US 1943927 A
Description (OCR text may contain errors)
'Jan. 16, 1934. R. M s. Pl-ililLlPs Y FASTENING FOR AUTOMOBILE HOODS Filed April 16, 1931 INVENTOR. Fuss M.E.FI-IILLIF5.
By MWf ATTORNEY.
Patented Jan. 16, 1934 UNITED STATES PATENT OFFICE 1,943,927 I FASTENING FOR AUTOMOBILE HOODS Application April 16, 1931. Serial No. 530,463 7 2 Claims. (01. 292-241) The present invention relates to improvements in fastening for automobile hoods, and has for an object to provide means which may be operated with great facility to raise and lower the hood and which will effectually retain the same against looseness and rattling. It is particularly proposed to provide a fastening means which will necessitate substantial vertical raising and lowering of the hood so that it will not be swung outwardly into contact with the fender, this being especially advantageous where the sides of the fender are very near the hood. It is also proposed to provide fastening means which will securely hold the hood at its ends and will be manually operated at a point between the ends, enabling the fender to be brought in close to the hood and permitting operation without interference of the fender, or a spare tire, when such tire is carried at the side.
With the above and other objects in view embodiments of the invention are shown in the accompanying drawing and these embodiments will be hereinafter more fully described with 5 reference thereto, and the invention will be finally pointed out in the claims.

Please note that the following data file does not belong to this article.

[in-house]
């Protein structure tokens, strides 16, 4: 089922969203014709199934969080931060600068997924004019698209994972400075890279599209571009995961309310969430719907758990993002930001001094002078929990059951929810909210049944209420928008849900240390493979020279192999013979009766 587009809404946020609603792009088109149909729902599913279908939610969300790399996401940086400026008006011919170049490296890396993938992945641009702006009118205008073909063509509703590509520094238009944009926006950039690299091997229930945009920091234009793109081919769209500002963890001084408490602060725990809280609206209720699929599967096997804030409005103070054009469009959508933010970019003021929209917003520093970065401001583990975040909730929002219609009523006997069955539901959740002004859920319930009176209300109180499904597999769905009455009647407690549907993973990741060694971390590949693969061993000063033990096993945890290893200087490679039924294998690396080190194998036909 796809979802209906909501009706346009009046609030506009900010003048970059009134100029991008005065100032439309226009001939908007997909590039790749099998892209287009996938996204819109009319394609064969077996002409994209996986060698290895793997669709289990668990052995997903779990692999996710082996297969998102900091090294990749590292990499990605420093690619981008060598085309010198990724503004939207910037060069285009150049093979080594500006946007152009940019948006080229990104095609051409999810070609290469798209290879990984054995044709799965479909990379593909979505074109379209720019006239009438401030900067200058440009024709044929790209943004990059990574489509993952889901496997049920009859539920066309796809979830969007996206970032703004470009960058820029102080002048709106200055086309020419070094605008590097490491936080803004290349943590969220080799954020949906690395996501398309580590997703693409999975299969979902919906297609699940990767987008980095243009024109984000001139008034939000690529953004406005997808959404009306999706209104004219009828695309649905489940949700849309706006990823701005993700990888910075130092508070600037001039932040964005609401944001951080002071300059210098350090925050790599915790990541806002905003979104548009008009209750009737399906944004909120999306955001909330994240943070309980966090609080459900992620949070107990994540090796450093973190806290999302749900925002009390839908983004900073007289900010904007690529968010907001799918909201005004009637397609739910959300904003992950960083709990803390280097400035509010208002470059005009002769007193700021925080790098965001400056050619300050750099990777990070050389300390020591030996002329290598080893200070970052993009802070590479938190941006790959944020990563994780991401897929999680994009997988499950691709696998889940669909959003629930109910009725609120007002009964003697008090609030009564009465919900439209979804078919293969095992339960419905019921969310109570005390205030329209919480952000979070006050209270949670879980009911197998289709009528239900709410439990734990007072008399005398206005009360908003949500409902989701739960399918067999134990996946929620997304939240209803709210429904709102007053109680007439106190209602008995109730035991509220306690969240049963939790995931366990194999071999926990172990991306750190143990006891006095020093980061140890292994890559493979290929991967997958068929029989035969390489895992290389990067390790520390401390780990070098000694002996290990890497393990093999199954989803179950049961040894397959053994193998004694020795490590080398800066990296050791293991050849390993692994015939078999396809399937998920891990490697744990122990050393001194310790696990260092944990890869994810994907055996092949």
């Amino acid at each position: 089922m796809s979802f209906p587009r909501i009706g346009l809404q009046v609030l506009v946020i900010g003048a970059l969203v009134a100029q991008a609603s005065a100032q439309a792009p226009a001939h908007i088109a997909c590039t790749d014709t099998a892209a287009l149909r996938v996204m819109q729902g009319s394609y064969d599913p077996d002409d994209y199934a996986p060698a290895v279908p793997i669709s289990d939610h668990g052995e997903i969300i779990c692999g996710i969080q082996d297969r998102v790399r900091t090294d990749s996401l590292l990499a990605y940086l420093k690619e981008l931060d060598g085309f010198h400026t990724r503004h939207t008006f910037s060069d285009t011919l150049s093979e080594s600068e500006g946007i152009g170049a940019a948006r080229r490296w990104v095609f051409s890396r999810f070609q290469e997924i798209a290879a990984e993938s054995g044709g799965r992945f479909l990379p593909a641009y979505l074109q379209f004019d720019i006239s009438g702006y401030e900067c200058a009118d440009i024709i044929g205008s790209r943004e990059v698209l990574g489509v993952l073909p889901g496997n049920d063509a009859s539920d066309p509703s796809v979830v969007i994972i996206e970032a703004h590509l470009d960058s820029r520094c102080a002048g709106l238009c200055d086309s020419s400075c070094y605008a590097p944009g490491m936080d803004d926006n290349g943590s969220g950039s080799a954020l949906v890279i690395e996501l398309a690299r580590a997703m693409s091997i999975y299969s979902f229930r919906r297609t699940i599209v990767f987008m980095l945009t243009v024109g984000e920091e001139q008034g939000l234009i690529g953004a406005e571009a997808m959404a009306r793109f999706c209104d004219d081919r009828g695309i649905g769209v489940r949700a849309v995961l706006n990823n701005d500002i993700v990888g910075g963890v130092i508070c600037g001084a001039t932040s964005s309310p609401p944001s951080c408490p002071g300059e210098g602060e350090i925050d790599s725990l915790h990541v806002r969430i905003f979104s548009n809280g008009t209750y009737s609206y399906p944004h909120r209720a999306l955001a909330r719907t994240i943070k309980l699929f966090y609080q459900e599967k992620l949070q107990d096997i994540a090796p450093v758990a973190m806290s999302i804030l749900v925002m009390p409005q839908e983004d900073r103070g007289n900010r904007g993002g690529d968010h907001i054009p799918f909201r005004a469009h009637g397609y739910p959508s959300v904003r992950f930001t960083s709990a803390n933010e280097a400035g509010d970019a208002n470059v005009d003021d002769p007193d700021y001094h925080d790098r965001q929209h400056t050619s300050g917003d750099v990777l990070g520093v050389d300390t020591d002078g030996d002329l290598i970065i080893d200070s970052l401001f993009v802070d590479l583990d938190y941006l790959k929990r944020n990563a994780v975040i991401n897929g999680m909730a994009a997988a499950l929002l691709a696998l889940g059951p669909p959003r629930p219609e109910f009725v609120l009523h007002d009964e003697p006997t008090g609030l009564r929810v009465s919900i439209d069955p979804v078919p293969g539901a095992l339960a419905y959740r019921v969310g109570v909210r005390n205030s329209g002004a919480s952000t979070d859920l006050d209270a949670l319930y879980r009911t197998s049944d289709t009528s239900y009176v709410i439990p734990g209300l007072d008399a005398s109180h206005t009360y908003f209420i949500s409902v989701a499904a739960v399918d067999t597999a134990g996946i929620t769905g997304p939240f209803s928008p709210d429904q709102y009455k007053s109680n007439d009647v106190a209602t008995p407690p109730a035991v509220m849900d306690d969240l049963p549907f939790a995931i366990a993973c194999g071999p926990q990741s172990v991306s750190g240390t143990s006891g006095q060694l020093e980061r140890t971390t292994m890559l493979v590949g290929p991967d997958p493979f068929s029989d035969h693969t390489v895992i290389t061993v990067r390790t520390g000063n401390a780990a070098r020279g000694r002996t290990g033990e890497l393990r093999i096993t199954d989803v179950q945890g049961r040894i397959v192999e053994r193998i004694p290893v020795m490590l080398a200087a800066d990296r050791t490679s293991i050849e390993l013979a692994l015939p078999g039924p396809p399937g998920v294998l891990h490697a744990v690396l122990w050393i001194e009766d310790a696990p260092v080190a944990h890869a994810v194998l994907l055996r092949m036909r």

In the drawing:
Fig. l is a side elevation of the forward end of an automobile and showing the hood provided with fastening means according to one embodiment of the invention.
Fig. 2 is a fragmentary front View.
Fig. 3 is a side elevation of one of the hood end fastening means, the hood being shown in vertical section.
Fig. 4 is a rear elevation of the same.
Fig. 5 is a side elevation of the centralfastening means in inoperative or disengaged position, the hood being shown in vertical section.
Fig. 6 is a rear elevation, also in inoperative or disengaged position.
. Fig. '7 is a plan view in operative or engaged relation the hood being shown in horizontal section.
Fig. 8 is a rear elevation, also in operative or engaged position.
Fig. 9 is a detail sectional view, taken along the line 9-9 of Fig. 6.
Similar reference characters indicate corre- 50 sponding parts throughout the several figures of the drawing.
Referring to the drawing, each side of the hood comprises an upper section 10 hinged at 11 and a side section 12 hinged to the section 65 10 at 13 and adapted in its closed position to be drawn against the usual lacings upon the radiator and cowl, and indicated at 14 and 15, Fig. 1.
At each end and near the lower edge the hoodsection 12 is provided upon itsinner side with a fastening device adapted to be engaged through lowering the hood substantially vertically and to be disengaged through raising it substantially vertically, and which in the engaged relation securely holds the hood inwardly, and at a point substantially midway between the end fastening devices there is provided a catch device adapted to be manually operated to engaged and disengaged relation and which in the engaged relation holds the hood downwardly and inwardly.